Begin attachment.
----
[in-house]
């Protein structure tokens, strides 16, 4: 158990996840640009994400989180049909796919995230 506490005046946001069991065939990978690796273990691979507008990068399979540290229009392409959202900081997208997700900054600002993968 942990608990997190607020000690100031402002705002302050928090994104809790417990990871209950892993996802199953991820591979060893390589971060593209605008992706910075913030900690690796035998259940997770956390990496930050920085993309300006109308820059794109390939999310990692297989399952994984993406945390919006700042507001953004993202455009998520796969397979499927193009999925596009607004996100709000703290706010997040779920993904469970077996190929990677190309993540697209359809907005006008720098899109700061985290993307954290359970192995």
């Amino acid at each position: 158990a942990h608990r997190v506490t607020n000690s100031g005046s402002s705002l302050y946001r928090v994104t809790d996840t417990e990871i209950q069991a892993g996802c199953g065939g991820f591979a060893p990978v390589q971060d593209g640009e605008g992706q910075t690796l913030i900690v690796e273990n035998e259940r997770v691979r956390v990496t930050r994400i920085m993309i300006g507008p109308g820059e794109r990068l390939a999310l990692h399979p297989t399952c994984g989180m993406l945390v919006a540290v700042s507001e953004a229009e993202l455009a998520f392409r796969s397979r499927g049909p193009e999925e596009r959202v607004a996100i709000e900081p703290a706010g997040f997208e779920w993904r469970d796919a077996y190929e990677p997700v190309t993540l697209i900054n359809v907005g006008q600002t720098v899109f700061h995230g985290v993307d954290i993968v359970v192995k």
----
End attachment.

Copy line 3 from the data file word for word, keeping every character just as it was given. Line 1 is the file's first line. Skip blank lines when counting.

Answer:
């Amino acid at each position: 158990a942990h608990r997190v506490t607020n000690s100031g005046s402002s705002l302050y946001r928090v994104t809790d996840t417990e990871i209950q069991a892993g996802c199953g065939g991820f591979a060893p990978v390589q971060d593209g640009e605008g992706q910075t690796l913030i900690v690796e273990n035998e259940r997770v691979r956390v990496t930050r994400i920085m993309i300006g507008p109308g820059e794109r990068l390939a999310l990692h399979p297989t399952c994984g989180m993406l945390v919006a540290v700042s507001e953004a229009e993202l455009a998520f392409r796969s397979r499927g049909p193009e999925e596009r959202v607004a996100i709000e900081p703290a706010g997040f997208e779920w993904r469970d796919a077996y190929e990677p997700v190309t993540l697209i900054n359809v907005g006008q600002t720098v899109f700061h995230g985290v993307d954290i993968v359970v192995k």